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Zeisberger

Gretzky on escalating hockey expenses: 'It’s a crisis'

By Mike Zeisberger, Toronto Sun

In his role as the official ambassador for the NHL’s centennial season, Wayne Gretzky sat down for a one-on-one with Postmedia to discuss all things hockey. In the third of a four-part series entitled “THE GREAT ONE & THE STATE OF THE GAME,” Gretzky admits that the soaring costs of playing hockey is not a new dilemma for the sport — but nevertheless remains a serious one.


Wayne Gretzky’s children were chuckling at their famous father.

Specifically, at the sticks he used back in his playing days.

Indeed, these things looked like twigs that belonged in a museum alongside the leather helmets and photos of the mask-less goalies.

“Dad, you didn’t really play with those, did you? Because it looks like something used in the ’40s,” they said, trying to hold back the snickering.

It was one week ago, and Gretzky and his offspring were in Alberta to celebrate the first regular-season game of the Edmonton Oilers at the glitzy new state-of-the-art Rogers Place. That’s where they saw the sticks.

Cue the guffaws.

“Yeah, my kids laughed at my sticks when they saw them last week in Edmonton — my ’78-79 Northlands,” the Great One recalled this week.

You can understand why it was hard for his children to wrap their heads around the fact that Dad once used sticks like this during his march to hockey immortality.

First off, they were made of wood, not like the composite materials that make up today’s brands.

Secondly, dating back to Gretzky’s minor-hockey days, parents didn’t have to take out a second mortgage just to provide their son or daughter with a stick. The local gas station solved that problem, thank you very much.

“That’s the way it was,” Gretzky said. “I remember being at a gas station — I think it was an Esso — you’d stop to get gas and you could get two sticks for $1.99. And my dad would buy me two sticks because that’s what I’d use for the next three months.”

These days, two bucks won’t get you a roll of tape. Instead, parents often shell out hundreds of dollars for chemically constructed sticks that at times implode at the slightest pressure, causing the bank accounts of moms and dads everywhere to take another hit.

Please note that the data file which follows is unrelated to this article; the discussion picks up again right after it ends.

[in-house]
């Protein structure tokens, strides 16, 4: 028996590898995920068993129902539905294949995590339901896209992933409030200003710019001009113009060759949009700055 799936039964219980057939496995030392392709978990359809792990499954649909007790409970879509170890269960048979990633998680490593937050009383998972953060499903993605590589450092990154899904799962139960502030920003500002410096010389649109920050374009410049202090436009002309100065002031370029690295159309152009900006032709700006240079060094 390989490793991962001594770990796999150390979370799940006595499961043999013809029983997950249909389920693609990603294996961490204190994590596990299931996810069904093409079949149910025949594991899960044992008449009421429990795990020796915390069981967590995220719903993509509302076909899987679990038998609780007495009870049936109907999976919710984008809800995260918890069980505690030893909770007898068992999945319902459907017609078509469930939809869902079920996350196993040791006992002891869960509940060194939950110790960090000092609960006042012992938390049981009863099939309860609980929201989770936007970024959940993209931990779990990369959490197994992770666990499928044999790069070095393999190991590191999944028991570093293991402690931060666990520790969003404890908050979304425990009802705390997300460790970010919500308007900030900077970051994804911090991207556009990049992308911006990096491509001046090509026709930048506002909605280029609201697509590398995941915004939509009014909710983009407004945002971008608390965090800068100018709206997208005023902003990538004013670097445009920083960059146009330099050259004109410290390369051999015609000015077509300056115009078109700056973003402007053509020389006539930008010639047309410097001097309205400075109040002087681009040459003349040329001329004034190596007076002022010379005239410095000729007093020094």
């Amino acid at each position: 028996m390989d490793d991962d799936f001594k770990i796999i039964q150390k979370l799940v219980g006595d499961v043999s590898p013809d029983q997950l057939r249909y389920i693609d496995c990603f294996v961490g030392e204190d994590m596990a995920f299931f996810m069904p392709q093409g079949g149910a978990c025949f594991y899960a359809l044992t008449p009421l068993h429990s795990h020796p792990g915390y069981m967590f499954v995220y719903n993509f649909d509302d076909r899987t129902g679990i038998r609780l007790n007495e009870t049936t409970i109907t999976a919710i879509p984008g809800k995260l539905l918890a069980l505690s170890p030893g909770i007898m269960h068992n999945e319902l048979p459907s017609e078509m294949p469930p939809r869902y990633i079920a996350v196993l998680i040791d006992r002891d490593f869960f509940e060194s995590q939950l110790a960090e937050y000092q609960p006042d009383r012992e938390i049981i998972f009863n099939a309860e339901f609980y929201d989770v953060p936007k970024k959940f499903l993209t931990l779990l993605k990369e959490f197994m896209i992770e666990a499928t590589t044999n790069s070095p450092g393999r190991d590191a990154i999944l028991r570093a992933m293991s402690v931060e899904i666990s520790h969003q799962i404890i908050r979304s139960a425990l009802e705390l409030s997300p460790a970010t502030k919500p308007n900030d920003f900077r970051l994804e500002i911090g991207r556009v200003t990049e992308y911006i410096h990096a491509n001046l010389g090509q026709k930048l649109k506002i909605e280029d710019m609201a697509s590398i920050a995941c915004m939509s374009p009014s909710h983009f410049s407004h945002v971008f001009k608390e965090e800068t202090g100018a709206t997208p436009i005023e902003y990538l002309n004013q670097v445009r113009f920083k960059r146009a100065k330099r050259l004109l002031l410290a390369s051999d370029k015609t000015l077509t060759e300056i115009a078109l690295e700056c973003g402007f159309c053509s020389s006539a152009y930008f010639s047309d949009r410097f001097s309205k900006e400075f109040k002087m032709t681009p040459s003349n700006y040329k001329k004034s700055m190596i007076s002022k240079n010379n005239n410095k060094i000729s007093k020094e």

Truth be told, while the cost of playing hockey continues to soar, enrolment numbers in the sport continue to sag. It’s a concern that those in Hockey Canada are attempting to alleviate every day.

Keeping that in mind, we posed the question to the game’s all-time leading scorer: Has hockey turned into an elitist sport that only the wealthy can afford to play?



For his part, Gretzky has a more difficult time solving this dilemma than he did solving opposing goalies during his playing days.

“You’re right, it’s a crisis,” he finally admitted. “But it’s one not only for hockey, but for every walk of life, whether it be going to restaurants or buying clothing or playing sports.

“It’s a concern for everyone. And it should be a concern.”

According to Wayne Gretzky, it always has been — at least in the Great One’s lifetime, anyway.

Gretzky insists the issue of escalating expenses has been a problem that has plagued the sport of hockey for generations dating back to the time when he was a wee boy in Brantford whose father Walter would do whatever it took so that his son could step on to the ice.

“Somebody said to me: ‘Do you think you could have played (in these times) ... could your parents have afforded to have you play?’ And I tell them quite honestly, ‘My parents couldn’t even afford it back when I was a kid.’ My dad always had to borrow money from his mother to buy me a new pair of skates. Or if I needed a new pair of gloves.

“Back in those days, my dad didn’t have the wherewithal to get through it. That’s why communities become important and imperative. We had a couple of teammates whose families were a little more wealthy that took care of other kids. You know: ‘We need that kid on the team, but his family can’t afford to put him there.’ That’s when other parents would jump in and say: ‘We’ll take care of that young boy and make sure he’s there.’

“That goes on all the time.”

Gretzky feels such generosity still exists today, whether it be from parents who are better off financially, or thanks to efforts from organizations like the National Hockey League Players’ Association that has, over the years, donated $22 million to grass-roots hockey programs and related causes in 33 countries. Through the donation of equipment grants via the NHLPA’s Goals & Dreams program, more than 70,000 kids have been provided the opportunity to play hockey.

“Fortunately, we (also) have great companies across the country that set up in the communities foundations that help out kids who are less fortunate,” Gretzky said. “There’s charity golf events. And the NHL guys in each community are great in trying to help kids who can’t afford to play or ice time or equipment.

“So it’s always going to be that way as we move forward as things get more expensive.”

The bottom line: The high price of playing hockey is a road block that isn’t about to go away.

Then again, dating back to Wayne Gretzky’s own minor hockey days, it never has.

mzeisberger@postmedia.com

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